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Two heads are better than one


TRURO – With a tightknit locker room used to sharing everything, two members of the Truro Bearcats will split the captaincy for the upcoming season.

Third-year returning forward Brandon Pye will don the captain’s ‘C’ at the Rath Eastlink Community Centre, while newcomer defenseman Jake Primeau will carry the role on the road.

“We have a lot of great leaders on the team,” Pye said before practice on Thursday. “Anyone could have been chosen, so it’s an honour.”

Pye, who came up through the St. John’s minor hockey program, was humbled to be named the team’s 16th captain.

“I have to thank my minor hockey coach, Bob Thompson. He coached me the whole way up through. And my mom and dad, especially, they’ve been with me the whole way.”

Last season, Pye scored 23 goals to go with 24 assists to be among the Bearcats leading scorers as an assistant captain. In his short career, Pye has made appearances in the Telus Cup national midget championship, the Fred Page Cup eastern Canadian junior A championship and the RBC Cup national junior A championship.

Longtime Bearcats Daniel Perigo, Colby Lanceleve and Jordan McNaughton were named assistants.

Circumstances are a bit different for Primeau, who is still in the process of getting to know his new teammates.

“I came in here and didn’t know anyone, so to be named captain off just a couple days of camp is pretty special,” the six-foot-three defenseman said.

Despite not having the inside knowledge that Pye and the others have, Primeau’s age, experience and demeanor make him a natural leader for the ‘Cats.

“Being an older guy and having the experience of playing junior hockey for a few years, it helps me to be able to come in and lead the younger guys and show them the ropes,” he said. “I try to have a strong voice and be someone the guys respect.”

Having played previously with the Moncton Wildcats and Acadie-Bathurst Titan of the Quebec Major Junior Hockey League, Primeau hasn’t had the chance to play for a contender yet in his junior career. Now in his final season of junior eligibility, Primeau came to the organization for one simple reason – to win.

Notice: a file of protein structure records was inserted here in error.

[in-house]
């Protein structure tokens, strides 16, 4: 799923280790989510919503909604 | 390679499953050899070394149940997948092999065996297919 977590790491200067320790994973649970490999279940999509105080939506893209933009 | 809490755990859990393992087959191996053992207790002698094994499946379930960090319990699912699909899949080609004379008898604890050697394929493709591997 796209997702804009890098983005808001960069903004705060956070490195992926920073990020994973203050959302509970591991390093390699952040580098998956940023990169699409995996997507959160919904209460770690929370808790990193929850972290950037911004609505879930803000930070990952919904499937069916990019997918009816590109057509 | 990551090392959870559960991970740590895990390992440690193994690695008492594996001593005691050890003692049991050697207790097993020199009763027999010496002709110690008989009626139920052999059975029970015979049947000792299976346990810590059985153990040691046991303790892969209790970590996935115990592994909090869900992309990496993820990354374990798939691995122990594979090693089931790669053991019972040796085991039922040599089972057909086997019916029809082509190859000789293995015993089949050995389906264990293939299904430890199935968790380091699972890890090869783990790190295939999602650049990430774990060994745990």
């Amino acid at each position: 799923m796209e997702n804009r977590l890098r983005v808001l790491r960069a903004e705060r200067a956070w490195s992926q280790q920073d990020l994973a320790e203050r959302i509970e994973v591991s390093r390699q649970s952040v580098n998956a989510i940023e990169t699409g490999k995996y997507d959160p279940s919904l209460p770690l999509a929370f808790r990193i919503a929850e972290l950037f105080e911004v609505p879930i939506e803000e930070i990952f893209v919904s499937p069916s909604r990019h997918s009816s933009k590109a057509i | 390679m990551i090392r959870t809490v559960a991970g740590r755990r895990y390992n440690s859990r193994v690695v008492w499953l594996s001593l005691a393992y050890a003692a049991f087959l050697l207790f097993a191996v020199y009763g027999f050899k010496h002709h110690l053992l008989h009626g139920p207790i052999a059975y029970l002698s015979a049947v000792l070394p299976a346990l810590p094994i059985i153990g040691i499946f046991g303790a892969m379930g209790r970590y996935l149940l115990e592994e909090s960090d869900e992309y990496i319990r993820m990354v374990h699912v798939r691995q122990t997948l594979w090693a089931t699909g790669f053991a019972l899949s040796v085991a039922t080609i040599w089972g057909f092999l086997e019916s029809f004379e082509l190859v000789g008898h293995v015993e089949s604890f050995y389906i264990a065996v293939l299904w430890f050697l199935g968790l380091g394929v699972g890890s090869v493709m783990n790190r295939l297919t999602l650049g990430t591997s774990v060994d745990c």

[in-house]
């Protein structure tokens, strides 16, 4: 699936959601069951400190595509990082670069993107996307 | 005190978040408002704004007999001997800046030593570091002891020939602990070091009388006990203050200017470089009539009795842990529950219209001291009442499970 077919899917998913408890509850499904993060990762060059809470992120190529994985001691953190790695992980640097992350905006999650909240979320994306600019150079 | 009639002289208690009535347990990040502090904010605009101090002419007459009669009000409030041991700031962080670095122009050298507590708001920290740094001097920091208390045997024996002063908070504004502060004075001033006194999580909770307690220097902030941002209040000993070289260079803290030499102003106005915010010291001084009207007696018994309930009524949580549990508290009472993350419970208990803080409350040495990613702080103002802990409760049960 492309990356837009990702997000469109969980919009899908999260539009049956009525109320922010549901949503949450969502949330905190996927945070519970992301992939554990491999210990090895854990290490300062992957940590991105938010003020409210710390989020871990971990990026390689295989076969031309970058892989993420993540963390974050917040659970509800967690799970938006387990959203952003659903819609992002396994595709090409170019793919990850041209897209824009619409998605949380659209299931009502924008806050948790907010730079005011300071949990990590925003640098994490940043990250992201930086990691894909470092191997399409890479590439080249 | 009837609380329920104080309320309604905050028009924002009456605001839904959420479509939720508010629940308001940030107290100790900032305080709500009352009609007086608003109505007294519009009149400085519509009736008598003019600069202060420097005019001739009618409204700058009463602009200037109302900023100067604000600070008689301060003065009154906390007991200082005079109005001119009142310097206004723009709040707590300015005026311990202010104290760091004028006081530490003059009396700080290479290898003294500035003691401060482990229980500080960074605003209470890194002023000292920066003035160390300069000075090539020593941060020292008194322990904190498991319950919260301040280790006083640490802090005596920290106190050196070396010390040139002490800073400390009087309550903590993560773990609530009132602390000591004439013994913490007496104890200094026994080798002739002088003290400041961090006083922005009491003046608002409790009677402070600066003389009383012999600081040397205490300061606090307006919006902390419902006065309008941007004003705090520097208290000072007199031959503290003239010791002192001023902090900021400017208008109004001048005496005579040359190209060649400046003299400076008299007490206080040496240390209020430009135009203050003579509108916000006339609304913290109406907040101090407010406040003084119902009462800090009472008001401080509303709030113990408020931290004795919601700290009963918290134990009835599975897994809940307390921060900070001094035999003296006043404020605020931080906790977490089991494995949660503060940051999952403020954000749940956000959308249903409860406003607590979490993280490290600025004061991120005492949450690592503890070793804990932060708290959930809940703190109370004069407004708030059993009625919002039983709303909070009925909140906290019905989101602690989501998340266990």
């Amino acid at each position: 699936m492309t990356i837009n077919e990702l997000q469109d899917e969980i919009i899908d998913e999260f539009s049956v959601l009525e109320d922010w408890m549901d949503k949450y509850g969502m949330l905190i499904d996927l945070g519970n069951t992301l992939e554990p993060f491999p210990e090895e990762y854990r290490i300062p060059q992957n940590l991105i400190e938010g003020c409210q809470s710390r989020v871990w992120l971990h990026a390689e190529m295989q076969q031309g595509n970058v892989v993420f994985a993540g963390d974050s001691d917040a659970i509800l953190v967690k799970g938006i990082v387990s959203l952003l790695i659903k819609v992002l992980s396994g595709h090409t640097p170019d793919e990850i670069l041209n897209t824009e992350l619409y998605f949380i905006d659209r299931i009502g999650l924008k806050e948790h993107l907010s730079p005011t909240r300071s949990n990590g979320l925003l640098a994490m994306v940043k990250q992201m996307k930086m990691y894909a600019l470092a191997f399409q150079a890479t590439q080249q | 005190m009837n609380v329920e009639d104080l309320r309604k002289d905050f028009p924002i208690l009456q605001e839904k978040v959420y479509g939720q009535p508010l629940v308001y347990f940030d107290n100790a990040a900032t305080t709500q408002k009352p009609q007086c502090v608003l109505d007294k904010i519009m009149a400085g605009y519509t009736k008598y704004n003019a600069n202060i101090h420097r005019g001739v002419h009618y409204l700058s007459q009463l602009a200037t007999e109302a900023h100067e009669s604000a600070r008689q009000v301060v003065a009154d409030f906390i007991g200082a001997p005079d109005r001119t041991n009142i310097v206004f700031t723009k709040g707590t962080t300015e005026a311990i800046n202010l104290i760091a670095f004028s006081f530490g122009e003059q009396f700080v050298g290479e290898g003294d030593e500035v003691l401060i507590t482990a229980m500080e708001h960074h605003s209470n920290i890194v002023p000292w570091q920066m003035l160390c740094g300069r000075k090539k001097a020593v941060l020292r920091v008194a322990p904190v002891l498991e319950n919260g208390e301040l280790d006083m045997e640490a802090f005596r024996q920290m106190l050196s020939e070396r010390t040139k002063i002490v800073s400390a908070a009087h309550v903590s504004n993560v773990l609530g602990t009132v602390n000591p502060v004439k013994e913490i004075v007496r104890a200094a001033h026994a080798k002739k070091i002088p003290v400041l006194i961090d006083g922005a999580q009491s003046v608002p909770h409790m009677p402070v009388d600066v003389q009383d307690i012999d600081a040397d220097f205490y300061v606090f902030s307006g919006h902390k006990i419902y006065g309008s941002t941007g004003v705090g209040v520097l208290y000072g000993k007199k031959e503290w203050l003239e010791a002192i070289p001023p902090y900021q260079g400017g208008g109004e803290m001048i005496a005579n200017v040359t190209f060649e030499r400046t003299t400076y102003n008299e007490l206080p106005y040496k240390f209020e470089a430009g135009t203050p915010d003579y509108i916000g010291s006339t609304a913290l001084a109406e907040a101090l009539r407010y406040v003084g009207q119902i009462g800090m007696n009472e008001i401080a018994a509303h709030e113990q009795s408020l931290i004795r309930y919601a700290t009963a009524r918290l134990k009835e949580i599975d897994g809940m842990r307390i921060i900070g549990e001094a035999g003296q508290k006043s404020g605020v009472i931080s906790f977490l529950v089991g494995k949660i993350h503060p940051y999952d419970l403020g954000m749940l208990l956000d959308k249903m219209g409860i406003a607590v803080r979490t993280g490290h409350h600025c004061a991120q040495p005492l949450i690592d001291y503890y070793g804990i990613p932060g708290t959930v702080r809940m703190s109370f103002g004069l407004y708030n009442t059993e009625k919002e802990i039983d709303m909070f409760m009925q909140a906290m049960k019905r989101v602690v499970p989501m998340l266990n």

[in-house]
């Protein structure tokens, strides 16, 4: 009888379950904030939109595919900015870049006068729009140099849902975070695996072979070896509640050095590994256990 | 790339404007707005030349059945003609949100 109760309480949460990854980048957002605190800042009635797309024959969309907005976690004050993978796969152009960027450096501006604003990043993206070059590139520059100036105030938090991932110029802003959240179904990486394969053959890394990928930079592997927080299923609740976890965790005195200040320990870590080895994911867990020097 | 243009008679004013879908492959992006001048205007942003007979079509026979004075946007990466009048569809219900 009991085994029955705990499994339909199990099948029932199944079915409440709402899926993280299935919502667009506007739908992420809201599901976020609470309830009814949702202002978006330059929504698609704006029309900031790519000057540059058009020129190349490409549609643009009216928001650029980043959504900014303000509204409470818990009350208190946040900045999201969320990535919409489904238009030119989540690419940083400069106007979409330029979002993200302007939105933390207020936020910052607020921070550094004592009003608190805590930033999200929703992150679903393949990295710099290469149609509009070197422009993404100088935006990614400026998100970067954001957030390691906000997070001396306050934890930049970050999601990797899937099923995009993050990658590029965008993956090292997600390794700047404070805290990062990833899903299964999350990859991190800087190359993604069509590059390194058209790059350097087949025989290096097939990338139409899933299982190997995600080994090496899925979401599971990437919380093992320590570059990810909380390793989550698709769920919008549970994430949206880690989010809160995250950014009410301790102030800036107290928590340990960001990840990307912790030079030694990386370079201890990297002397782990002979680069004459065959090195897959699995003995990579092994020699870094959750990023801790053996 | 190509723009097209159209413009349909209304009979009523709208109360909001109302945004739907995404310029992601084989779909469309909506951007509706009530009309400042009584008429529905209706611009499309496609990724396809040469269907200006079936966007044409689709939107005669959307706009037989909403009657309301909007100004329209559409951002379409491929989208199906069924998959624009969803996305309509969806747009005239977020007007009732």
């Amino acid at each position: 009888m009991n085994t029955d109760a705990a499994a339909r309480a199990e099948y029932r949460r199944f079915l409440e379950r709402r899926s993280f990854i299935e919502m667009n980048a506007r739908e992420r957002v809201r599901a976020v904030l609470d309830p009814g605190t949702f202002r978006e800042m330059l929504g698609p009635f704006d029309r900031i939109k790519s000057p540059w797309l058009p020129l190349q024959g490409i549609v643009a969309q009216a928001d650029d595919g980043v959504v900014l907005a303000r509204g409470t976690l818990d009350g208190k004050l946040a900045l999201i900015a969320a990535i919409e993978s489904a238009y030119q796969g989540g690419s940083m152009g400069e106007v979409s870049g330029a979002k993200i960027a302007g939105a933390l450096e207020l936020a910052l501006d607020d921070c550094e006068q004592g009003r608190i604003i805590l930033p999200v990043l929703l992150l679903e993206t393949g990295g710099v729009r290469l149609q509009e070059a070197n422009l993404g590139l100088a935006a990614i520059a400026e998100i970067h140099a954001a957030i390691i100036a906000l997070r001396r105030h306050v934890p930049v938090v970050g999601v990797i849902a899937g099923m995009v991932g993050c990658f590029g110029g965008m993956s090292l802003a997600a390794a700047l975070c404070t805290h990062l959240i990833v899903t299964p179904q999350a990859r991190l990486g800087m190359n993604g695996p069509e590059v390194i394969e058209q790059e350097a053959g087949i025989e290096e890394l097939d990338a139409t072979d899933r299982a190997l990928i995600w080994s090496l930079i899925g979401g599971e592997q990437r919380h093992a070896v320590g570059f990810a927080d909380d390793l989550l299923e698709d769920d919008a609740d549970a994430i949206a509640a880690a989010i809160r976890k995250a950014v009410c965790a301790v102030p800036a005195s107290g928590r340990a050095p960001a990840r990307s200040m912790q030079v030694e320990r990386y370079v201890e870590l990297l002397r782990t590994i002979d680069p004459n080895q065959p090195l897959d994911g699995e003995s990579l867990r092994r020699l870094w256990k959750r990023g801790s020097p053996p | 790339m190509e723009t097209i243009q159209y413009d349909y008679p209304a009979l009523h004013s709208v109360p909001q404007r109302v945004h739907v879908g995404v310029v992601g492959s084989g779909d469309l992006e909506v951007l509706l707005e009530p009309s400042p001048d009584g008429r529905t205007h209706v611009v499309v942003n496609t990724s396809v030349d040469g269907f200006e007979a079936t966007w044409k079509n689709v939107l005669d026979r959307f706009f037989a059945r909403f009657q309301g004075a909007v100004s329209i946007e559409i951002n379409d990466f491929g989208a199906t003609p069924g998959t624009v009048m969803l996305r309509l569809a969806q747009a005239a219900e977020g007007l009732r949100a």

“This is a team I’ve wanted to play for since I was 18 and came out here,” the British Columbia native said. “School is the long-term plan, but this year it’s to win a championship and play for a national title.”

So far Primeau is having no problems fitting in.

“They seem like a tight-knit group of guys, so I think it will be easy to join in and be an impact player right away,” he said. “It’s been awesome so far,” he said. “Everything about it, I love it.”

 

 

 

Third-year returning forward Brandon Pye will don the captain’s ‘C’ at the Rath Eastlink Community Centre, while newcomer defenseman Jake Primeau will carry the role on the road.

“We have a lot of great leaders on the team,” Pye said before practice on Thursday. “Anyone could have been chosen, so it’s an honour.”

Pye, who came up through the St. John’s minor hockey program, was humbled to be named the team’s 16th captain.

“I have to thank my minor hockey coach, Bob Thompson. He coached me the whole way up through. And my mom and dad, especially, they’ve been with me the whole way.”

Last season, Pye scored 23 goals to go with 24 assists to be among the Bearcats leading scorers as an assistant captain. In his short career, Pye has made appearances in the Telus Cup national midget championship, the Fred Page Cup eastern Canadian junior A championship and the RBC Cup national junior A championship.

Longtime Bearcats Daniel Perigo, Colby Lanceleve and Jordan McNaughton were named assistants.

Circumstances are a bit different for Primeau, who is still in the process of getting to know his new teammates.

“I came in here and didn’t know anyone, so to be named captain off just a couple days of camp is pretty special,” the six-foot-three defenseman said.

Despite not having the inside knowledge that Pye and the others have, Primeau’s age, experience and demeanor make him a natural leader for the ‘Cats.

“Being an older guy and having the experience of playing junior hockey for a few years, it helps me to be able to come in and lead the younger guys and show them the ropes,” he said. “I try to have a strong voice and be someone the guys respect.”

Having played previously with the Moncton Wildcats and Acadie-Bathurst Titan of the Quebec Major Junior Hockey League, Primeau hasn’t had the chance to play for a contender yet in his junior career. Now in his final season of junior eligibility, Primeau came to the organization for one simple reason – to win.

“This is a team I’ve wanted to play for since I was 18 and came out here,” the British Columbia native said. “School is the long-term plan, but this year it’s to win a championship and play for a national title.”

So far Primeau is having no problems fitting in.

“They seem like a tight-knit group of guys, so I think it will be easy to join in and be an impact player right away,” he said. “It’s been awesome so far,” he said. “Everything about it, I love it.”

 

 

 

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